Let me give you another example. As I’ve mentioned a few times already, we volunteered at an animal shelter for eight years. It was nearly impossible to volunteer at an animal shelter and not come home with cats. It was a no-kill shelter that often had older and sick cats. No one wanted to adopt these felines, so rather than let them languish at the shelter and die a slow death there, Reg and I did hospice for cats. Sometimes, the cats lived with us for only a short time before they passed. Sometimes, they lived for years. That meant we often had many cats. At one point, we even had five cats. Because I was married to an intelligent, masculine, logical man, I never wondered if we seemed like wacky cat people. Instead, we just were compassionate people.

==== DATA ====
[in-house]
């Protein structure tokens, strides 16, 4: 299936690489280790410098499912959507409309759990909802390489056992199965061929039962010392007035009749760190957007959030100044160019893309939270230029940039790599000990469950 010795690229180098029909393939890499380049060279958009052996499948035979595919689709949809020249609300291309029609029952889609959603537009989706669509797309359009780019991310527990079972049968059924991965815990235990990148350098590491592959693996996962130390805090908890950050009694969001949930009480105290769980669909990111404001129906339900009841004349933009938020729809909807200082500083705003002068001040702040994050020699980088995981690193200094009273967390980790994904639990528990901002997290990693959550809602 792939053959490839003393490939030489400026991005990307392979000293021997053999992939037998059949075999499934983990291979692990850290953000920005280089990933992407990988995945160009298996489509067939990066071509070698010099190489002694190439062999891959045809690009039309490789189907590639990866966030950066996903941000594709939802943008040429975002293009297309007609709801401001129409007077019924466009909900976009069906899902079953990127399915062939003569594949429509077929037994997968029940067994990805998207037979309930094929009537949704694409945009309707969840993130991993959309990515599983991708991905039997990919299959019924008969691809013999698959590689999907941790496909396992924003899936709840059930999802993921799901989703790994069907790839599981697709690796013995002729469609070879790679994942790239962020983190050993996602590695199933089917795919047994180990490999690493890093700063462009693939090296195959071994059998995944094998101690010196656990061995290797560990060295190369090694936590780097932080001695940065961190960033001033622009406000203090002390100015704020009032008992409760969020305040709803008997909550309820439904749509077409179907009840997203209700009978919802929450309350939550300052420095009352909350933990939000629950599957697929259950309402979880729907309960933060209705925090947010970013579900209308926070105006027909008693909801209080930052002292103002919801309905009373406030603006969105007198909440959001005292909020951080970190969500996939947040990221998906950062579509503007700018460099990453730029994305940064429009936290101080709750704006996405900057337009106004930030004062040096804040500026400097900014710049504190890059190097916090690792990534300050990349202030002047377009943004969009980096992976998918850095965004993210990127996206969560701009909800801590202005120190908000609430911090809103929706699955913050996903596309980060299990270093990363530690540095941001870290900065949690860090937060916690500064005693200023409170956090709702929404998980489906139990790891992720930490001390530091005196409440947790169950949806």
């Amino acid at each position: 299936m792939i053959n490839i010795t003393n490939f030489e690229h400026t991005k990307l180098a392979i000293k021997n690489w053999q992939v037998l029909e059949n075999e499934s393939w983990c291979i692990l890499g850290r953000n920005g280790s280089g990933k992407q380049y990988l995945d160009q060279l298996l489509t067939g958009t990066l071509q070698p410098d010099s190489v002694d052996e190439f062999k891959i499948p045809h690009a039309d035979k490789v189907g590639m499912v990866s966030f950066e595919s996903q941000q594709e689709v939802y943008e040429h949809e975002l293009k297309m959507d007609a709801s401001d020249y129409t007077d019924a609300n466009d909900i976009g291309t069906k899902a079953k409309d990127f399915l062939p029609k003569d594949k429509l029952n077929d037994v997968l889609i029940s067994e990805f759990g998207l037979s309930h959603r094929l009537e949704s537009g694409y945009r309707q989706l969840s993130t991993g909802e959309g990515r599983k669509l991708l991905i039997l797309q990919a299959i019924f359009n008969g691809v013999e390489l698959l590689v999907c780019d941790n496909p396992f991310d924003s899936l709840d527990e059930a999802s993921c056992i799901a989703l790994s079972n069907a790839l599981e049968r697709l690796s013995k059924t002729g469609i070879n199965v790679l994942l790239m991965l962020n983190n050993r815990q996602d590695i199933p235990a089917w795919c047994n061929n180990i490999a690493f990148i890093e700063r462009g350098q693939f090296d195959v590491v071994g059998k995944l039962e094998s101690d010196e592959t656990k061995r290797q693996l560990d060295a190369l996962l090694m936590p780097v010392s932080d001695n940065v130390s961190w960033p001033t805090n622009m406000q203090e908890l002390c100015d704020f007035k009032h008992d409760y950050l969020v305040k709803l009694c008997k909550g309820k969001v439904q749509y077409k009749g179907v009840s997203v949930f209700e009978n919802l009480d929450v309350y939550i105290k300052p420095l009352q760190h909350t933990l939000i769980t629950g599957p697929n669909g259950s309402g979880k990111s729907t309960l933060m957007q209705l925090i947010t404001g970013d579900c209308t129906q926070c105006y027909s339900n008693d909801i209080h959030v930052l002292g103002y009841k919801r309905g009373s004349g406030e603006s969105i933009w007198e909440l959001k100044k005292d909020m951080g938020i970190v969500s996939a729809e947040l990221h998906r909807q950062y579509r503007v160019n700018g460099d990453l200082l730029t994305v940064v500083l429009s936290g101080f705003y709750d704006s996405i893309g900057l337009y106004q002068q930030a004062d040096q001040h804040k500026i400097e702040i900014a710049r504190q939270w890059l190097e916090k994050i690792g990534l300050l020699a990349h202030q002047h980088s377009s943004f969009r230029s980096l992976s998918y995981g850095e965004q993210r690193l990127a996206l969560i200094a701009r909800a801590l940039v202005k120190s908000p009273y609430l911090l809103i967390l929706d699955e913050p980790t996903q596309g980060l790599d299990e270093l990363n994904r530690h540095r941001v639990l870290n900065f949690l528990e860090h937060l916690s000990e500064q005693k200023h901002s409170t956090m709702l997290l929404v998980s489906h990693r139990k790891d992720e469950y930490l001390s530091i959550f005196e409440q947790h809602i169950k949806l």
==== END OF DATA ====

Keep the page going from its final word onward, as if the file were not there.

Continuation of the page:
After he died, however, I worried I would be viewed as a “crazy cat lady,” a term often used to describe a lonely, older or middle-aged woman who lives alone and fills her lack of romance with many cats. I had three cats when he died and still have them. I remember telling fellow volunteers at Reg’s memorial service that now I would be viewed as a “crazy cat lady.” Now, I can’t do hospice and load up my house with cats. Frankly, I think individuals who love and shelter animals in a healthy way (not hoarders) and who consider pets part of the family are wonderful people. But our society often views people who prefer animals to humans as kooky and on the fringes of society. Therefore, I worried I now would be viewed as the stereotypical “crazy cat lady” or nutty animal person. Reg balanced me out. With him gone, I fear that I will just be viewed as peculiar.
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